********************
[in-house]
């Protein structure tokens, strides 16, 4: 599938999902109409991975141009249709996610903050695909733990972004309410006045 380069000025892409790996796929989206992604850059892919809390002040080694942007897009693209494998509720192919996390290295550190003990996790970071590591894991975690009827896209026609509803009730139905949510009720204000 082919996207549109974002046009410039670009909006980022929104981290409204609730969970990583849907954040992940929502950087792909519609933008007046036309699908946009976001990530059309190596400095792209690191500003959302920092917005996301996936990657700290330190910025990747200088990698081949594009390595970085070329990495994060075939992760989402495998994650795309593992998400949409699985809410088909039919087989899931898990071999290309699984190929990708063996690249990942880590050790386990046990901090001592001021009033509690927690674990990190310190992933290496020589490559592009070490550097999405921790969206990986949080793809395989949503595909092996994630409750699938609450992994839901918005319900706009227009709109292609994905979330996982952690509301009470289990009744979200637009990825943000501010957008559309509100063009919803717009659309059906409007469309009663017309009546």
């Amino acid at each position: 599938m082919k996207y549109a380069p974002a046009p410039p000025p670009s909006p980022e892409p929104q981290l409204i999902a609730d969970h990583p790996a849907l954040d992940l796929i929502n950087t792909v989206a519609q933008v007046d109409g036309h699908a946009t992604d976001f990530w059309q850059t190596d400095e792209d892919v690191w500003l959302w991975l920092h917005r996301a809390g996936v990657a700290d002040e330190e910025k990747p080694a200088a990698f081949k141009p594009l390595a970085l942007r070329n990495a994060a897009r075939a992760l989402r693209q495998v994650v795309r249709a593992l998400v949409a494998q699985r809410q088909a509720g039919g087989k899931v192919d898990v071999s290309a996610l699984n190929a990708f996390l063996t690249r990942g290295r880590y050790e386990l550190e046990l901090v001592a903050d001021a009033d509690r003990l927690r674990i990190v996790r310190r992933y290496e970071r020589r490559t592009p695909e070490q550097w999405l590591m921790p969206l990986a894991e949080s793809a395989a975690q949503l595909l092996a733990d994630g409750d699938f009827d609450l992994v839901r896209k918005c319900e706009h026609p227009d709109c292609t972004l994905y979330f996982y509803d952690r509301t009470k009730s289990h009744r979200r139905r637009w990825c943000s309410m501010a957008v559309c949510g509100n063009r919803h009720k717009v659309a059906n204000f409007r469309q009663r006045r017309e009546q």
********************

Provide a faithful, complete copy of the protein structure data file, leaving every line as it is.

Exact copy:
[in-house]
């Protein structure tokens, strides 16, 4: 599938999902109409991975141009249709996610903050695909733990972004309410006045 380069000025892409790996796929989206992604850059892919809390002040080694942007897009693209494998509720192919996390290295550190003990996790970071590591894991975690009827896209026609509803009730139905949510009720204000 082919996207549109974002046009410039670009909006980022929104981290409204609730969970990583849907954040992940929502950087792909519609933008007046036309699908946009976001990530059309190596400095792209690191500003959302920092917005996301996936990657700290330190910025990747200088990698081949594009390595970085070329990495994060075939992760989402495998994650795309593992998400949409699985809410088909039919087989899931898990071999290309699984190929990708063996690249990942880590050790386990046990901090001592001021009033509690927690674990990190310190992933290496020589490559592009070490550097999405921790969206990986949080793809395989949503595909092996994630409750699938609450992994839901918005319900706009227009709109292609994905979330996982952690509301009470289990009744979200637009990825943000501010957008559309509100063009919803717009659309059906409007469309009663017309009546």
């Amino acid at each position: 599938m082919k996207y549109a380069p974002a046009p410039p000025p670009s909006p980022e892409p929104q981290l409204i999902a609730d969970h990583p790996a849907l954040d992940l796929i929502n950087t792909v989206a519609q933008v007046d109409g036309h699908a946009t992604d976001f990530w059309q850059t190596d400095e792209d892919v690191w500003l959302w991975l920092h917005r996301a809390g996936v990657a700290d002040e330190e910025k990747p080694a200088a990698f081949k141009p594009l390595a970085l942007r070329n990495a994060a897009r075939a992760l989402r693209q495998v994650v795309r249709a593992l998400v949409a494998q699985r809410q088909a509720g039919g087989k899931v192919d898990v071999s290309a996610l699984n190929a990708f996390l063996t690249r990942g290295r880590y050790e386990l550190e046990l901090v001592a903050d001021a009033d509690r003990l927690r674990i990190v996790r310190r992933y290496e970071r020589r490559t592009p695909e070490q550097w999405l590591m921790p969206l990986a894991e949080s793809a395989a975690q949503l595909l092996a733990d994630g409750d699938f009827d609450l992994v839901r896209k918005c319900e706009h026609p227009d709109c292609t972004l994905y979330f996982y509803d952690r509301t009470k009730s289990h009744r979200r139905r637009w990825c943000s309410m501010a957008v559309c949510g509100n063009r919803h009720k717009v659309a059906n204000f409007r469309q009663r006045r017309e009546q």